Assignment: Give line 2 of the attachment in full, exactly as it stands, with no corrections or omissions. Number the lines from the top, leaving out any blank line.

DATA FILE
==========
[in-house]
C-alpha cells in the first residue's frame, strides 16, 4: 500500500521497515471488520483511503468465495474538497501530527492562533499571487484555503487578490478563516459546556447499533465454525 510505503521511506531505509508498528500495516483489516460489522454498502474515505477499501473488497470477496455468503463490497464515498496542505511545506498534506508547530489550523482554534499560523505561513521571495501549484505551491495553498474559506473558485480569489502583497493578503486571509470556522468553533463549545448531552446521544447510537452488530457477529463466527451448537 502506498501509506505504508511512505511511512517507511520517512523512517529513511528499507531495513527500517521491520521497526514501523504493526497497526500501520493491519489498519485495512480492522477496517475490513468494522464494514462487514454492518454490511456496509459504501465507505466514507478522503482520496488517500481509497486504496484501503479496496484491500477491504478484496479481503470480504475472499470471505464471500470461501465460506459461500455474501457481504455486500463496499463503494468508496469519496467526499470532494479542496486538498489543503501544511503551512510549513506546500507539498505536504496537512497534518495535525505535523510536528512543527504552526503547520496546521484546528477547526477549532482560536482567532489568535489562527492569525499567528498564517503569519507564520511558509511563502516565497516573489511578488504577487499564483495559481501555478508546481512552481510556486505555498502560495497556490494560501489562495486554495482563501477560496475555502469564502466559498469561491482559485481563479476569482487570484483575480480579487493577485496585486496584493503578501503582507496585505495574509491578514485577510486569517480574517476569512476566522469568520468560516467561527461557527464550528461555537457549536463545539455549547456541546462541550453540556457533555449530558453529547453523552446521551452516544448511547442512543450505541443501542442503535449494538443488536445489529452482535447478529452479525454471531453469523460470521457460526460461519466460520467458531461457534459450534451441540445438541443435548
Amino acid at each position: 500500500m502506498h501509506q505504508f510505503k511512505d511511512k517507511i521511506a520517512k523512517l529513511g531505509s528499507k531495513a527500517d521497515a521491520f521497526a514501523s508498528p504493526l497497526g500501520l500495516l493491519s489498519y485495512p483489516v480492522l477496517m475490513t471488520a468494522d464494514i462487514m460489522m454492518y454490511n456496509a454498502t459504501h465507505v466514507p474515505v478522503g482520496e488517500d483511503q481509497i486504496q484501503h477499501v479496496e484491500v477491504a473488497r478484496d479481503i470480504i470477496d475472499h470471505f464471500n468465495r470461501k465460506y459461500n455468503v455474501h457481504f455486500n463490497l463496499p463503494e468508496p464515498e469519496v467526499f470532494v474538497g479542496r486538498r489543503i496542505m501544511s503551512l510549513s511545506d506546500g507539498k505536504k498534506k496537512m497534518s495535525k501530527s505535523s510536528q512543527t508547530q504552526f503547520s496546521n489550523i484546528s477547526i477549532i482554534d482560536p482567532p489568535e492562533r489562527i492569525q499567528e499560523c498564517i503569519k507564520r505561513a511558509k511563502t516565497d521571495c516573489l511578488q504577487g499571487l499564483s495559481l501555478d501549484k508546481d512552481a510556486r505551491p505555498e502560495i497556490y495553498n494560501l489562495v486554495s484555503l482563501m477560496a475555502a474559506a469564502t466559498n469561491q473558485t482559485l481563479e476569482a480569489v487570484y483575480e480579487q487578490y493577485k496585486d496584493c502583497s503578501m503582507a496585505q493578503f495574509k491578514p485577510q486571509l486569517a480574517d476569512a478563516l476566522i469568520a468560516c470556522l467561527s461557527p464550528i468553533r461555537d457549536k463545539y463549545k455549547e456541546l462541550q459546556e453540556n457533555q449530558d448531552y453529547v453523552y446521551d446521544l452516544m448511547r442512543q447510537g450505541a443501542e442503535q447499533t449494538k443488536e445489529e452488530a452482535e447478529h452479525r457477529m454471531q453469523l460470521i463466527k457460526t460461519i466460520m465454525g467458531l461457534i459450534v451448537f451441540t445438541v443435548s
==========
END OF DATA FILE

C-alpha cells in the first residue's frame, strides 16, 4: 500500500521497515471488520483511503468465495474538497501530527492562533499571487484555503487578490478563516459546556447499533465454525 510505503521511506531505509508498528500495516483489516460489522454498502474515505477499501473488497470477496455468503463490497464515498496542505511545506498534506508547530489550523482554534499560523505561513521571495501549484505551491495553498474559506473558485480569489502583497493578503486571509470556522468553533463549545448531552446521544447510537452488530457477529463466527451448537 502506498501509506505504508511512505511511512517507511520517512523512517529513511528499507531495513527500517521491520521497526514501523504493526497497526500501520493491519489498519485495512480492522477496517475490513468494522464494514462487514454492518454490511456496509459504501465507505466514507478522503482520496488517500481509497486504496484501503479496496484491500477491504478484496479481503470480504475472499470471505464471500470461501465460506459461500455474501457481504455486500463496499463503494468508496469519496467526499470532494479542496486538498489543503501544511503551512510549513506546500507539498505536504496537512497534518495535525505535523510536528512543527504552526503547520496546521484546528477547526477549532482560536482567532489568535489562527492569525499567528498564517503569519507564520511558509511563502516565497516573489511578488504577487499564483495559481501555478508546481512552481510556486505555498502560495497556490494560501489562495486554495482563501477560496475555502469564502466559498469561491482559485481563479476569482487570484483575480480579487493577485496585486496584493503578501503582507496585505495574509491578514485577510486569517480574517476569512476566522469568520468560516467561527461557527464550528461555537457549536463545539455549547456541546462541550453540556457533555449530558453529547453523552446521551452516544448511547442512543450505541443501542442503535449494538443488536445489529452482535447478529452479525454471531453469523460470521457460526460461519466460520467458531461457534459450534451441540445438541443435548